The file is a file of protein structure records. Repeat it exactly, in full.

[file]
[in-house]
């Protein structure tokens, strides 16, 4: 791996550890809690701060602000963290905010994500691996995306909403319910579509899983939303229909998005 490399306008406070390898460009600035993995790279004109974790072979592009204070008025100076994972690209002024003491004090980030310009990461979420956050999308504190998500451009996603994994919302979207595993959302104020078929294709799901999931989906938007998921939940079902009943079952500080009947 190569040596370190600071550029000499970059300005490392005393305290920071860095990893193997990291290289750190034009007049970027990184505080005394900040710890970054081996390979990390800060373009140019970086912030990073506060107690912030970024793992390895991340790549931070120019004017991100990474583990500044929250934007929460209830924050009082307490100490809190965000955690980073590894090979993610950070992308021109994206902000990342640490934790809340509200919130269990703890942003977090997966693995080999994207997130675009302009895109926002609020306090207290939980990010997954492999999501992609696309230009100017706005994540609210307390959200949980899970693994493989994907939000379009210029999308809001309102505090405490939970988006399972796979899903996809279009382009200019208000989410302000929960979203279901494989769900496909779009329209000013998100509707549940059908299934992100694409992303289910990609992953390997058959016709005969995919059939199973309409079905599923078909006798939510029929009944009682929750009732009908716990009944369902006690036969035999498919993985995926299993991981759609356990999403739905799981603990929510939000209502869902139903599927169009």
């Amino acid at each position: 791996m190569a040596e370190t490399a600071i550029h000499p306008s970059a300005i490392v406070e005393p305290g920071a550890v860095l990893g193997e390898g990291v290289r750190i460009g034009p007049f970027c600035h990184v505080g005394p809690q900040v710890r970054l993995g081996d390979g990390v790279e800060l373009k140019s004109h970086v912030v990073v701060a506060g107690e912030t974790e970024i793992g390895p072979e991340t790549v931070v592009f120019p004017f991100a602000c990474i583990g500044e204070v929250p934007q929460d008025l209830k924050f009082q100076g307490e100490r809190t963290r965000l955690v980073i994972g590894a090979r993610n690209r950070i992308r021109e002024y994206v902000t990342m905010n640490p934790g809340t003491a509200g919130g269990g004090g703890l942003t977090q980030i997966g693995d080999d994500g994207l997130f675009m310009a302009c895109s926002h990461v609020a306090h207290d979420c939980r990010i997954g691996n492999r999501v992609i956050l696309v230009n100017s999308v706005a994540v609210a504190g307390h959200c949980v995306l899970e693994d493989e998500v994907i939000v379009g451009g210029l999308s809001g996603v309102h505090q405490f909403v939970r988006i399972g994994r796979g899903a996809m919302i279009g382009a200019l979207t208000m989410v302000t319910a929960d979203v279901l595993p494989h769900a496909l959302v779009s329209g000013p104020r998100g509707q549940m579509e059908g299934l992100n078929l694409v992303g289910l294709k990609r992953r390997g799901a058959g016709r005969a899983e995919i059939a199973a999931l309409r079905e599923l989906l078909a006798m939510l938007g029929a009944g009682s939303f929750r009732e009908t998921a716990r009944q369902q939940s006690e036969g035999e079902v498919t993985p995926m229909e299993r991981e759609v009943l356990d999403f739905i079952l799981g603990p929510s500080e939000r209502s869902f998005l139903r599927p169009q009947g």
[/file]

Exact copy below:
[in-house]
């Protein structure tokens, strides 16, 4: 791996550890809690701060602000963290905010994500691996995306909403319910579509899983939303229909998005 490399306008406070390898460009600035993995790279004109974790072979592009204070008025100076994972690209002024003491004090980030310009990461979420956050999308504190998500451009996603994994919302979207595993959302104020078929294709799901999931989906938007998921939940079902009943079952500080009947 190569040596370190600071550029000499970059300005490392005393305290920071860095990893193997990291290289750190034009007049970027990184505080005394900040710890970054081996390979990390800060373009140019970086912030990073506060107690912030970024793992390895991340790549931070120019004017991100990474583990500044929250934007929460209830924050009082307490100490809190965000955690980073590894090979993610950070992308021109994206902000990342640490934790809340509200919130269990703890942003977090997966693995080999994207997130675009302009895109926002609020306090207290939980990010997954492999999501992609696309230009100017706005994540609210307390959200949980899970693994493989994907939000379009210029999308809001309102505090405490939970988006399972796979899903996809279009382009200019208000989410302000929960979203279901494989769900496909779009329209000013998100509707549940059908299934992100694409992303289910990609992953390997058959016709005969995919059939199973309409079905599923078909006798939510029929009944009682929750009732009908716990009944369902006690036969035999498919993985995926299993991981759609356990999403739905799981603990929510939000209502869902139903599927169009």
């Amino acid at each position: 791996m190569a040596e370190t490399a600071i550029h000499p306008s970059a300005i490392v406070e005393p305290g920071a550890v860095l990893g193997e390898g990291v290289r750190i460009g034009p007049f970027c600035h990184v505080g005394p809690q900040v710890r970054l993995g081996d390979g990390v790279e800060l373009k140019s004109h970086v912030v990073v701060a506060g107690e912030t974790e970024i793992g390895p072979e991340t790549v931070v592009f120019p004017f991100a602000c990474i583990g500044e204070v929250p934007q929460d008025l209830k924050f009082q100076g307490e100490r809190t963290r965000l955690v980073i994972g590894a090979r993610n690209r950070i992308r021109e002024y994206v902000t990342m905010n640490p934790g809340t003491a509200g919130g269990g004090g703890l942003t977090q980030i997966g693995d080999d994500g994207l997130f675009m310009a302009c895109s926002h990461v609020a306090h207290d979420c939980r990010i997954g691996n492999r999501v992609i956050l696309v230009n100017s999308v706005a994540v609210a504190g307390h959200c949980v995306l899970e693994d493989e998500v994907i939000v379009g451009g210029l999308s809001g996603v309102h505090q405490f909403v939970r988006i399972g994994r796979g899903a996809m919302i279009g382009a200019l979207t208000m989410v302000t319910a929960d979203v279901l595993p494989h769900a496909l959302v779009s329209g000013p104020r998100g509707q549940m579509e059908g299934l992100n078929l694409v992303g289910l294709k990609r992953r390997g799901a058959g016709r005969a899983e995919i059939a199973a999931l309409r079905e599923l989906l078909a006798m939510l938007g029929a009944g009682s939303f929750r009732e009908t998921a716990r009944q369902q939940s006690e036969g035999e079902v498919t993985p995926m229909e299993r991981e759609v009943l356990d999403f739905i079952l799981g603990p929510s500080e939000r209502s869902f998005l139903r599927p169009q009947g």